This dictionary represents more than 16 years of work on the Naxi language. When my family and I began studying spoken Naxi in August, 1995 at the Lijiang Education College, there were no dictionaries of spoken Naxi. There were several very good Dongba dictionaries, but no dictionaries to help a person learn to speak Naxi. So in 1998 I published a small glossary, Naqxi-Habaq-Yiyu Geezheeq Ceeqhuil (Naxi-Chinese-English Glossary with English and Chinese Indexes, SIL International: Dallas, out of print).

     Starting in September 1999, we began a nine-year cooperative project with the Yunnan Minority Languages. This project allowed us to live in a Naxi village, learning the language and the culture. Part of the project included continued lexicographical work. Picking up where I left off in 1998, I began revising and expanding my glossary.

     In compiling this dictionary I used a variety of methods to gather the data. Initially, while we were still learning to speak Naxi, I used direct elicitation of words, phrases and sentences. Later I began gathering informal texts of many genres. These texts, from both written and recorded sources, provided me with the nuanced meanings of many words and phrases. They also gave me a starting point for many of the illustrative sentences used in this dictionary. A small amount of the data, particularly from other sub-dialects, was shared with us by other researchers, but the greater part of the data from various sub-dialects came from friends and almost anyone with whom I crossed paths. Sometimes I included only a small set of data from these other sub-dialects, thus only giving a taste of that variety of Naxi. The data from other varieties are more extensive.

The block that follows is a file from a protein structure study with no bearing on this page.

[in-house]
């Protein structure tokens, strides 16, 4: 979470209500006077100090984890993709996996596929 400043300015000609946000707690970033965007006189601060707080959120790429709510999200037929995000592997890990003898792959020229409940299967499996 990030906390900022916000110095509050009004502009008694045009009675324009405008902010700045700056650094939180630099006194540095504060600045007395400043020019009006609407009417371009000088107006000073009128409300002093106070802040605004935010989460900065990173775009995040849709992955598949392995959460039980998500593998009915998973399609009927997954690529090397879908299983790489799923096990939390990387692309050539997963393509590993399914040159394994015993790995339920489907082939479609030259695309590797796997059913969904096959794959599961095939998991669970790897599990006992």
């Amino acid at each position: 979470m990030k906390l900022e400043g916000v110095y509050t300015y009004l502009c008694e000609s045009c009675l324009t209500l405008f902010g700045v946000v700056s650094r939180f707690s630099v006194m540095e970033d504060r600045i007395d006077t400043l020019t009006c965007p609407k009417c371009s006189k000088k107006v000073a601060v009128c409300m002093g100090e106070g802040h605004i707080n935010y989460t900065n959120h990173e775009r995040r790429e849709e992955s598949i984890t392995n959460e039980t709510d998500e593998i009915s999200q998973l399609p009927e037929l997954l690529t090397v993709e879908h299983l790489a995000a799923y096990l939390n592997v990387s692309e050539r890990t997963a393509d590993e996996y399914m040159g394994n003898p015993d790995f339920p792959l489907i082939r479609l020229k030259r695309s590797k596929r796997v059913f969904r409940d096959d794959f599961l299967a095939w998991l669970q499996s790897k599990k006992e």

In gathering data from a wide range of sub-dialects, I discovered many words that were pronounced the same and expressed the same meaning across these sub-dialects. Perhaps the quintessential example of this is the copulative waq 'to be', which is largely invariant across sub-dialects. When a majority of sub-dialects coincided on pronunciation and meanings, I considered it to be common and so indicated it as such. There are other words which likely should be considered common, but without the data to verify them I did not indicate them as such.

     There is still much work that can be done in researching the Naxi language and culture. This dictionary represents only a small part of the rich and extensive lexicon of the Naxi language. My hope is that this dictionary will make a small contribution to others who engage in Naxi language and culture research, and that the Naxi themselves find it useful.


Thomas M. Pinson
Lijiang, Yunnan
April 2012